The president also tried without success to get his then-staff secretary, Rob Porter, to warn McGahn that he could be fired if he didn’t deny the report, the person said.
McGahn generated a fresh round of headlines earlier this month after the Times reported that he had spoken with Mueller’s investigators for more than 30 hours over the past nine months. Trump’s allies have said McGahn did not offer anything damaging to the president, but McGahn still could help fill in some blanks as Mueller probes whether Trump campaign aides colluded with Russians before the election and whether Trump obstructed justice.
Trump has since said that he gave McGahn permission to fully cooperate with the investigation, which he has regularly dismissed as a “witch hunt.”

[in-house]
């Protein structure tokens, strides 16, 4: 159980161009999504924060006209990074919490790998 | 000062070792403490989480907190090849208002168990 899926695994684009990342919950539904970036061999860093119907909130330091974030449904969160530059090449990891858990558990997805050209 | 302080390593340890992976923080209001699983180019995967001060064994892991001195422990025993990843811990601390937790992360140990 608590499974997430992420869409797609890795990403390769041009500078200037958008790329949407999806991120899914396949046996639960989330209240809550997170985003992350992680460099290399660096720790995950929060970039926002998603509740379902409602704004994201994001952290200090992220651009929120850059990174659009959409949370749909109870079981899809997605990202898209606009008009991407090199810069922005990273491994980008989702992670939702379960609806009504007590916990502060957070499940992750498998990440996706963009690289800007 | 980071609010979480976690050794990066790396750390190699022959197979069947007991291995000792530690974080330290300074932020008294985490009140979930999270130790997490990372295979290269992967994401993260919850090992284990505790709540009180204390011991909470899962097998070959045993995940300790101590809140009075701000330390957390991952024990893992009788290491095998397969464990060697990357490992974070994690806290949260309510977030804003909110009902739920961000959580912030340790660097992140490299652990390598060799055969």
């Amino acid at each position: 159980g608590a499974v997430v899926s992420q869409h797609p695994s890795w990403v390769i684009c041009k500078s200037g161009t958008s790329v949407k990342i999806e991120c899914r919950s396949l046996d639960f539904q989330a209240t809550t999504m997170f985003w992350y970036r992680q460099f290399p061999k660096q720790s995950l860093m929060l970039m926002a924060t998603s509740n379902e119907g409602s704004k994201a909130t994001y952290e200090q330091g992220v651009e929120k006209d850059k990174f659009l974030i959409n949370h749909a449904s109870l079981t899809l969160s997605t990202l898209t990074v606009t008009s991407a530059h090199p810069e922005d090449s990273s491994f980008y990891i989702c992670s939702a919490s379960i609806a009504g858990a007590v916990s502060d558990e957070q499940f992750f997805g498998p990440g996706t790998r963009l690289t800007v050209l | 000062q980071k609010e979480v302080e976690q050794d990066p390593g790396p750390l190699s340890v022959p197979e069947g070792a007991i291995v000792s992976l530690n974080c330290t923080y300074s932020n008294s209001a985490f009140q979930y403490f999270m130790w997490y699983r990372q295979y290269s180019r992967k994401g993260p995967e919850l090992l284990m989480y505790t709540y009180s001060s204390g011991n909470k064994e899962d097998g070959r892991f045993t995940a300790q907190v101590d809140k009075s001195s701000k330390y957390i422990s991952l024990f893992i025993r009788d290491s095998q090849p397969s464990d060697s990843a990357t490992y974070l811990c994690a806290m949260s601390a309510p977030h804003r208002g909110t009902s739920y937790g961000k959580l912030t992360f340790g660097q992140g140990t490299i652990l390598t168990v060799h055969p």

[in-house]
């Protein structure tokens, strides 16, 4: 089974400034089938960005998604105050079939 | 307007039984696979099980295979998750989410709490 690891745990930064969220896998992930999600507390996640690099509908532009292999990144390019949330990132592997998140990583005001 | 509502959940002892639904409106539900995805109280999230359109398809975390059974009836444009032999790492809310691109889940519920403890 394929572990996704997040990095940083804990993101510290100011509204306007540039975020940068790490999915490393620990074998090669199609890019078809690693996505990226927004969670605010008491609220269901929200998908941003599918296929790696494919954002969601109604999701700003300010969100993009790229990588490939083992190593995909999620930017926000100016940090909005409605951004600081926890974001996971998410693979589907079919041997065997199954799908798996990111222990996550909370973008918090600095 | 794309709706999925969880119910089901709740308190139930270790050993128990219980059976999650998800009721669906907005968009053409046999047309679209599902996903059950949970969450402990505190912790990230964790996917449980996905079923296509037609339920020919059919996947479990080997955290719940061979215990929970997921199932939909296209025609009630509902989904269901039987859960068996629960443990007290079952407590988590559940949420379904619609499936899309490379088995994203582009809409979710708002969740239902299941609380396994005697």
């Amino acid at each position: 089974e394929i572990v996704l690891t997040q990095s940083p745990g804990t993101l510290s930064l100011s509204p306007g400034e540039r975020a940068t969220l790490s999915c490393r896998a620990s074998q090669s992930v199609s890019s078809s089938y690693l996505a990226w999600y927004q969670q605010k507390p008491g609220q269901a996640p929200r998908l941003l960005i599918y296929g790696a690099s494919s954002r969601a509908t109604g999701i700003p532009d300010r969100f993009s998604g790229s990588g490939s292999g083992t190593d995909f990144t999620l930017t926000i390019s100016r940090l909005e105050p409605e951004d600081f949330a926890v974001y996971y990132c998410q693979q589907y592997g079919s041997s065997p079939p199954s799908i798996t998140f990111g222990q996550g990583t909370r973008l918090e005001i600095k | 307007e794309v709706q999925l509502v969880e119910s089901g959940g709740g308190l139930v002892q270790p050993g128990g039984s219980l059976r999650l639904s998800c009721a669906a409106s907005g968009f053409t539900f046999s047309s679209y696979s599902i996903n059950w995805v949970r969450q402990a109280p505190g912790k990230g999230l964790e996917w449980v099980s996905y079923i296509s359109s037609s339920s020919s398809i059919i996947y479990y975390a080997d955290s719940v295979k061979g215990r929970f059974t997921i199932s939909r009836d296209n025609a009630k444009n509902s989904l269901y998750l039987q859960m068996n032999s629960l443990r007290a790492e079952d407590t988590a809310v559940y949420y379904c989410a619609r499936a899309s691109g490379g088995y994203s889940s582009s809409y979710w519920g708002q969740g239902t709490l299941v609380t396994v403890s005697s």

In the White House, McGahn is seen as a savvy operator who has increasingly separated himself from dealing with the West Wing response to the Russia probe, leaving that to other administration lawyers. From his second-floor West Wing office, McGahn has focused largely on judicial nominees and ensuring that Trump’s Supreme Court picks are confirmed.
People who know McGahn praised his tenure as White House counsel.
“He really treated the presidency as his client, and he treated it with reverence and respect and always had the office of the president and the protection of that high office as his top priority,” said Mark Corallo, a former spokesman for the president’s legal team. “He did understand that the White House counsel has two jobs. You are the president’s attorney, but you’re also the attorney for the presidency.”